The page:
Rolling Forecasts

Top Ten reasons managers hate the budgeting process, courtesy of friend and colleague Alan Stratton:

1. It takes too @*!%?# long!

2. Doesn’t help me run the business

3. It’s out of date before it’s even finished

4. Too much game playing

5. Too many iterations

6. Cast in stone although business conditions are always changing

7. It involves too many people

8. Includes allocations that I can’t control

9. By the time it’s done, I don’t even recognize my numbers

10. Doesn’t match the objectives to which I’m held accountable

How does your organization score? If five or more of these budgeting problems apply to your organization, now is the time to make changes and improvements to your budgeting and planning process.

Begin with the understanding that it is impossible to predict the future. Every budget is based on assumptions, estimates, theories, expectations, and guesses about what will happen in the coming year.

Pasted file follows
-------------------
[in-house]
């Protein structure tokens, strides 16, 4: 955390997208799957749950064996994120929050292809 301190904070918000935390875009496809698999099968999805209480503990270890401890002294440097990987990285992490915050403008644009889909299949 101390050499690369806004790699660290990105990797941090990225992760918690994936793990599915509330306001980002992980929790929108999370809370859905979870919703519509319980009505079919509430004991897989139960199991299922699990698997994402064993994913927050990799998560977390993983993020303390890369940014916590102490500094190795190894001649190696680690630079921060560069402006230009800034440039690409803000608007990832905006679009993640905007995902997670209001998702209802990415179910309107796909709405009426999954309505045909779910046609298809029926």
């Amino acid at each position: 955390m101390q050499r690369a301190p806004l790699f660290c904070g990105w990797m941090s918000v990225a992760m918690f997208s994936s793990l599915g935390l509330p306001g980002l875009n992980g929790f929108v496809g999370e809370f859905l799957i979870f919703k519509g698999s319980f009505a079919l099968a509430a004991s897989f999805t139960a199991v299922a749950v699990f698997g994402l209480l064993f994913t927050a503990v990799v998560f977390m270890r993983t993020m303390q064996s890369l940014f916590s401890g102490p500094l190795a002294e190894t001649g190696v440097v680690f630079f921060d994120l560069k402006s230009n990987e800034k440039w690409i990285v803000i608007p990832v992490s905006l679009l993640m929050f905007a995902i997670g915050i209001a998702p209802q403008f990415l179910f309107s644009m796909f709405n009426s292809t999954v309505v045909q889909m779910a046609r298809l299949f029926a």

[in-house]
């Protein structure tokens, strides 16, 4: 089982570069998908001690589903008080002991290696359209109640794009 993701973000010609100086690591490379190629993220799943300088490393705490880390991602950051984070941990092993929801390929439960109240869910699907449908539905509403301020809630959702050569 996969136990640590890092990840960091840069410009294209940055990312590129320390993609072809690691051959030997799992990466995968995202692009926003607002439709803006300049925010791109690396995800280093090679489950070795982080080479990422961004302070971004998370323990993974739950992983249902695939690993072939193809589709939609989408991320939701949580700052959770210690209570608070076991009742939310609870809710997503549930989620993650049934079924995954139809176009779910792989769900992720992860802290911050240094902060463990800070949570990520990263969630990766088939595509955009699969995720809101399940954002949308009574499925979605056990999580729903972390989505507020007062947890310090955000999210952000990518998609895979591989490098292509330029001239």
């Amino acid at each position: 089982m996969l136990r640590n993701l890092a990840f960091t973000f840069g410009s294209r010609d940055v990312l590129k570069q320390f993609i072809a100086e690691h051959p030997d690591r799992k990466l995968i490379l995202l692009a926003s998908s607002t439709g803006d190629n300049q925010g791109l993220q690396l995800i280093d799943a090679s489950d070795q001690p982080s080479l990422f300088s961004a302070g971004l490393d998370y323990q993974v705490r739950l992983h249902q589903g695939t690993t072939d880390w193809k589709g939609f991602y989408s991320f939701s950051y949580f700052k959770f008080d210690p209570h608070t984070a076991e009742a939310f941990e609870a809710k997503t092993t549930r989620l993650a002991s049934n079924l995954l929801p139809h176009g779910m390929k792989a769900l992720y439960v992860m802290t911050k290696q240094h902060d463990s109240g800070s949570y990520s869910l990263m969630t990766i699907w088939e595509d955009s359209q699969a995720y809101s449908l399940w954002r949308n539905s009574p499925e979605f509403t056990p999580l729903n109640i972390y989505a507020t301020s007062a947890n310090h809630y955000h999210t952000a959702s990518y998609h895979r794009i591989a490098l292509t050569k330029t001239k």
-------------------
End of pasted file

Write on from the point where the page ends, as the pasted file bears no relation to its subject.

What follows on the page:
Next, face the fact the budget is wrong the same day it is published. It must be updated continuously to reflect future business conditions, expected and anticipated.

Almost all the reasons managers hate the budgeting process could be eliminated just by making the budgeting and planning process continuous rather than a once a year event.

Known as “rolling forecasts” and typically performed either monthly or quarterly, continuous planning and budgeting looks out the next 12-18 months to reflect real time changes in planning assumptions, both outside (competition and economy) and inside the company.

Rolling forecasts make the budget process more agile, relevant, and useful. Rolling forecasts get managers more focused on the future and less on the past. The more practice people have with forecasting and planning the better they become.

Rolling forecasts alter the focus from the minutiae of an annual budget to a continuous higher-level strategic and operational view of the business that enables better business decisions.

Rolling forecasts strengthen performance management capability by providing current and relevant information to measure performance. Quarterly performance and financial reviews are more meaningful when compared and trended with the past and updated for the future.

Manage the future: the past can’t be changed…

John A. Miller

Jan/Feb 2011


For more information on rolling forecasts and advanced budgeting

For a Harvard Business School paper titled “Use a Rolling Forecast to Spot Trends”

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